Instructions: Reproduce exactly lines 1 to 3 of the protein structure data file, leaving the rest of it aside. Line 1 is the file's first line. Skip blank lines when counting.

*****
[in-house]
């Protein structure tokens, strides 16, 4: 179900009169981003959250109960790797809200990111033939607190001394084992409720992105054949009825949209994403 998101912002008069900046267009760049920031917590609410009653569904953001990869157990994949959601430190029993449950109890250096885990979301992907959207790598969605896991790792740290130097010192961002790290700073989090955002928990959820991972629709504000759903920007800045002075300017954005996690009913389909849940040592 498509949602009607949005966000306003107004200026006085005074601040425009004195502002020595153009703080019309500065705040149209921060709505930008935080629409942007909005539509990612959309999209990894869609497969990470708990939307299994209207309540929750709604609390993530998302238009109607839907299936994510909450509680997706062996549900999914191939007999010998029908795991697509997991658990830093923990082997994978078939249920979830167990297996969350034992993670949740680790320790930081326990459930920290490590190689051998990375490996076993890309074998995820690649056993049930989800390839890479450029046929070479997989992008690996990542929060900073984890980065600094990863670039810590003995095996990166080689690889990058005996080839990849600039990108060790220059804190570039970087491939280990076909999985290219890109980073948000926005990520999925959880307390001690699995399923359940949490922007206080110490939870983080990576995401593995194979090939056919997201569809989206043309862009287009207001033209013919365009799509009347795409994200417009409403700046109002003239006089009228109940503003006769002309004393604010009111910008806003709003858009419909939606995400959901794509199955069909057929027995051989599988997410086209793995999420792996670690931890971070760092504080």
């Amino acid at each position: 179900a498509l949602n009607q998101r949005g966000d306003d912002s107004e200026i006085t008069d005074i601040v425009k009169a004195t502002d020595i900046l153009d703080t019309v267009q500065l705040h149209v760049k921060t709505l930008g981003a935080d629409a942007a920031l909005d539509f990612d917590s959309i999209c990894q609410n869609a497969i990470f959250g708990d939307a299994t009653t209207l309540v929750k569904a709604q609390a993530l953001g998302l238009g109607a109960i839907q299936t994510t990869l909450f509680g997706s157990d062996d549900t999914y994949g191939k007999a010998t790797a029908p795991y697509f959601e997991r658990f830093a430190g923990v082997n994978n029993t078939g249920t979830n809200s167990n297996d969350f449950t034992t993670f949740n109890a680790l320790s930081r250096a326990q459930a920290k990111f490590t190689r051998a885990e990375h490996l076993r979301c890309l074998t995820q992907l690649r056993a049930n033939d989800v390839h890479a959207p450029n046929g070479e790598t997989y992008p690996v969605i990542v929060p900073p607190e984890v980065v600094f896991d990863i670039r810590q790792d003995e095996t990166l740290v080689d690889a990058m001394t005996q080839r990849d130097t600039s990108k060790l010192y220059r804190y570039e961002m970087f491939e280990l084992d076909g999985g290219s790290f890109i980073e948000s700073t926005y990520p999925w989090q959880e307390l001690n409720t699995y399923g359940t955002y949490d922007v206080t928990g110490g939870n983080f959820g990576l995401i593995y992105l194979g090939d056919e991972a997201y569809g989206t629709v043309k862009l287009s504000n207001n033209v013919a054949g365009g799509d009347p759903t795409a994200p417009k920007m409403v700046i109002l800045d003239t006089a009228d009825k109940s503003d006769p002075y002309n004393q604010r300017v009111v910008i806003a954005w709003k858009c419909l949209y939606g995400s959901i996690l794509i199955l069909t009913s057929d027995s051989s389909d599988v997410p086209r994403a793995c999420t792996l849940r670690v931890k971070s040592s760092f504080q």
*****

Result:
[in-house]
């Protein structure tokens, strides 16, 4: 179900009169981003959250109960790797809200990111033939607190001394084992409720992105054949009825949209994403 998101912002008069900046267009760049920031917590609410009653569904953001990869157990994949959601430190029993449950109890250096885990979301992907959207790598969605896991790792740290130097010192961002790290700073989090955002928990959820991972629709504000759903920007800045002075300017954005996690009913389909849940040592 498509949602009607949005966000306003107004200026006085005074601040425009004195502002020595153009703080019309500065705040149209921060709505930008935080629409942007909005539509990612959309999209990894869609497969990470708990939307299994209207309540929750709604609390993530998302238009109607839907299936994510909450509680997706062996549900999914191939007999010998029908795991697509997991658990830093923990082997994978078939249920979830167990297996969350034992993670949740680790320790930081326990459930920290490590190689051998990375490996076993890309074998995820690649056993049930989800390839890479450029046929070479997989992008690996990542929060900073984890980065600094990863670039810590003995095996990166080689690889990058005996080839990849600039990108060790220059804190570039970087491939280990076909999985290219890109980073948000926005990520999925959880307390001690699995399923359940949490922007206080110490939870983080990576995401593995194979090939056919997201569809989206043309862009287009207001033209013919365009799509009347795409994200417009409403700046109002003239006089009228109940503003006769002309004393604010009111910008806003709003858009419909939606995400959901794509199955069909057929027995051989599988997410086209793995999420792996670690931890971070760092504080």
């Amino acid at each position: 179900a498509l949602n009607q998101r949005g966000d306003d912002s107004e200026i006085t008069d005074i601040v425009k009169a004195t502002d020595i900046l153009d703080t019309v267009q500065l705040h149209v760049k921060t709505l930008g981003a935080d629409a942007a920031l909005d539509f990612d917590s959309i999209c990894q609410n869609a497969i990470f959250g708990d939307a299994t009653t209207l309540v929750k569904a709604q609390a993530l953001g998302l238009g109607a109960i839907q299936t994510t990869l909450f509680g997706s157990d062996d549900t999914y994949g191939k007999a010998t790797a029908p795991y697509f959601e997991r658990f830093a430190g923990v082997n994978n029993t078939g249920t979830n809200s167990n297996d969350f449950t034992t993670f949740n109890a680790l320790s930081r250096a326990q459930a920290k990111f490590t190689r051998a885990e990375h490996l076993r979301c890309l074998t995820q992907l690649r056993a049930n033939d989800v390839h890479a959207p450029n046929g070479e790598t997989y992008p690996v969605i990542v929060p900073p607190e984890v980065v600094f896991d990863i670039r810590q790792d003995e095996t990166l740290v080689d690889a990058m001394t005996q080839r990849d130097t600039s990108k060790l010192y220059r804190y570039e961002m970087f491939e280990l084992d076909g999985g290219s790290f890109i980073e948000s700073t926005y990520p999925w989090q959880e307390l001690n409720t699995y399923g359940t955002y949490d922007v206080t928990g110490g939870n983080f959820g990576l995401i593995y992105l194979g090939d056919e991972a997201y569809g989206t629709v043309k862009l287009s504000n207001n033209v013919a054949g365009g799509d009347p759903t795409a994200p417009k920007m409403v700046i109002l800045d003239t006089a009228d009825k109940s503003d006769p002075y002309n004393q604010r300017v009111v910008i806003a954005w709003k858009c419909l949209y939606g995400s959901i996690l794509i199955l069909t009913s057929d027995s051989s389909d599988v997410p086209r994403a793995c999420t792996l849940r670690v931890k971070s040592s760092f504080q």